Course Description

Everyone eats. In this sense, the experience of food is common to us all. Yet the meanings we attach to food—as individuals with complex personal histories and needs, as members of particular cultures, communities, and belief systems—are remarkably diverse and powerful. In this course, we engage works by scholars, poets, and other writers to explore the significance of food as the source of inspiration and debate. This exploration will serve as a basis for our own writing. Our written responses will explore food as it relates to identity, social justice, and the environment—showing how far inquiry into one topic can stretch.

Writing is a conversation. In this course you will develop the analytical, research, and rhetorical skills necessary to engage in scholarly discussion. You will practice methods of academic writing as we evaluate, challenge, and respond to texts through annotations, essays, and creative assignments. Over the course of the semester, you will learn and practice a dependable, manageable, and reproducible writing process to find, develop, and express your own ideas. You will complete regular informal reading and writing exercises, and write three longer essays. To do so, you will pay special attention to the practices of close reading and analysis, research, collaboration, and revision that we develop together. Writing is a means of discovery: a process where you continuously refine your ideas and their expression. It is a skill that anyone can learn and improve through practice.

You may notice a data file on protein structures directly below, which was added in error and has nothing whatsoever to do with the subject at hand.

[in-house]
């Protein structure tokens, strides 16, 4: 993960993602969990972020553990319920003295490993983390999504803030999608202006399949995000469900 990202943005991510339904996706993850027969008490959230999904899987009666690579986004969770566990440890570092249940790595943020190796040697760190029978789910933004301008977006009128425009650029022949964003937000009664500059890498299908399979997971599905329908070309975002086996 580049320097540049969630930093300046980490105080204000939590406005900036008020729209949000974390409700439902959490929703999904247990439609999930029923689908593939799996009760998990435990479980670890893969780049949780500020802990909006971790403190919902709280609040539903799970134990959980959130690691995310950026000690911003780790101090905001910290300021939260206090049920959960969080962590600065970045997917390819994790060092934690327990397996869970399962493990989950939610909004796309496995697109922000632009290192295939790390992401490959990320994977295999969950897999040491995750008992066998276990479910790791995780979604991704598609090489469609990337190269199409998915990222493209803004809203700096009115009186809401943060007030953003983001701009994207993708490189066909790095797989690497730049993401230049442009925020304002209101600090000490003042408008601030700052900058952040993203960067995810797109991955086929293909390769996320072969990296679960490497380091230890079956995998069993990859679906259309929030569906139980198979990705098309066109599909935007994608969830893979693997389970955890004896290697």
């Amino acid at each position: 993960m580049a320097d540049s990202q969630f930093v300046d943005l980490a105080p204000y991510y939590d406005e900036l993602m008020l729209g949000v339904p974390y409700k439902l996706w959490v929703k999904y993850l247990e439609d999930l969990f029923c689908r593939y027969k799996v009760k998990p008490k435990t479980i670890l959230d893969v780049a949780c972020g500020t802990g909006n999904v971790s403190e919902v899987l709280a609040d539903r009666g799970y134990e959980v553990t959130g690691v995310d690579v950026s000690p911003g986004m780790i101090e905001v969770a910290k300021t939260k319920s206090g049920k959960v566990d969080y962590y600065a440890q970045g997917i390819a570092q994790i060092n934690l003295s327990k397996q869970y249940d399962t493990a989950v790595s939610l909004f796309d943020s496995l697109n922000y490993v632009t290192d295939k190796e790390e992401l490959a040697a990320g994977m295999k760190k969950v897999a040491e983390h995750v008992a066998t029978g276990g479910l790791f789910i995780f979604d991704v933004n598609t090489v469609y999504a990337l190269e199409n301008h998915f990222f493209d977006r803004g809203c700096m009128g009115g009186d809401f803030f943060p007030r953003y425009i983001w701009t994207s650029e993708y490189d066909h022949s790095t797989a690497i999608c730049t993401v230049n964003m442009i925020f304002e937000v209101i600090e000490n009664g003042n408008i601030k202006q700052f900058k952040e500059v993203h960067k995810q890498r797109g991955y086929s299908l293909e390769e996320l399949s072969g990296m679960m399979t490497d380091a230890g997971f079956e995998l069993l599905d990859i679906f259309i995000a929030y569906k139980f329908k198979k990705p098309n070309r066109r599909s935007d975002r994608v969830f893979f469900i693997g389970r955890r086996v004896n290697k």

(This is a “linked” FYI course, which means that the topics we will cover are specifically intended to complement the material from your Environmental Science course. This also means that if you want to drop this course, you need to drop your linked course as well.)


Learning Objectives

  • Develop close reading skills necessary to comprehend and interpret a range genres
  • Utilize informal writing to process information, gain understanding and advance ideas
  • Communicate original arguments using effective rhetorical techniques in formal essays
  • Conduct research and evaluate evidence through your own unique lens
  • Practice conventions of essay planning and writing with academic integrity
  • Take ownership of work and gain an understanding of personal voice, style, and strengths


Essays (60%)
  • Essay 1: Close Read: 15%
  • Essay 2: Lens Literary Analysis: 20%
  • Essay 3: Research Project: 25%
Writing Process and Group Work (40%)
  • Writing/workshop assignments, readings, and annotations: 20%
  • Zero and Formal Drafts: 10%
  • Attendance and participation: 10%